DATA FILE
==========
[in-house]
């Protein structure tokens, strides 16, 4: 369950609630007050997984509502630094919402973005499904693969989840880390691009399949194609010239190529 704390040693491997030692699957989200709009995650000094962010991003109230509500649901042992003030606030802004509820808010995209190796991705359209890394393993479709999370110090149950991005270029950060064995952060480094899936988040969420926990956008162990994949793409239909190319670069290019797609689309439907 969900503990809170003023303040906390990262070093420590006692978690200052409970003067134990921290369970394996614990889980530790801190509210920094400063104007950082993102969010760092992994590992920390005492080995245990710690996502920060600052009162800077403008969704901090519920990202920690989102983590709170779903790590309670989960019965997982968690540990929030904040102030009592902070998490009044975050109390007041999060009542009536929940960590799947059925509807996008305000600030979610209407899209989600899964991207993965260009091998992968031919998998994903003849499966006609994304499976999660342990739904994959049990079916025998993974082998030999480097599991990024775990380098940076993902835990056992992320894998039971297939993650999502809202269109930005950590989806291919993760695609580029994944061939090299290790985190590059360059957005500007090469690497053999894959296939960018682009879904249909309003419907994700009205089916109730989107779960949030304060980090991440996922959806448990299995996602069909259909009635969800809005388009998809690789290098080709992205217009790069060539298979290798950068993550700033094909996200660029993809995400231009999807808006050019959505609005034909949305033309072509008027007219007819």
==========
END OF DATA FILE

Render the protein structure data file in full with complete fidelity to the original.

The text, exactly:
[in-house]
């Protein structure tokens, strides 16, 4: 369950609630007050997984509502630094919402973005499904693969989840880390691009399949194609010239190529 704390040693491997030692699957989200709009995650000094962010991003109230509500649901042992003030606030802004509820808010995209190796991705359209890394393993479709999370110090149950991005270029950060064995952060480094899936988040969420926990956008162990994949793409239909190319670069290019797609689309439907 969900503990809170003023303040906390990262070093420590006692978690200052409970003067134990921290369970394996614990889980530790801190509210920094400063104007950082993102969010760092992994590992920390005492080995245990710690996502920060600052009162800077403008969704901090519920990202920690989102983590709170779903790590309670989960019965997982968690540990929030904040102030009592902070998490009044975050109390007041999060009542009536929940960590799947059925509807996008305000600030979610209407899209989600899964991207993965260009091998992968031919998998994903003849499966006609994304499976999660342990739904994959049990079916025998993974082998030999480097599991990024775990380098940076993902835990056992992320894998039971297939993650999502809202269109930005950590989806291919993760695609580029994944061939090299290790985190590059360059957005500007090469690497053999894959296939960018682009879904249909309003419907994700009205089916109730989107779960949030304060980090991440996922959806448990299995996602069909259909009635969800809005388009998809690789290098080709992205217009790069060539298979290798950068993550700033094909996200660029993809995400231009999807808006050019959505609005034909949305033309072509008027007219007819």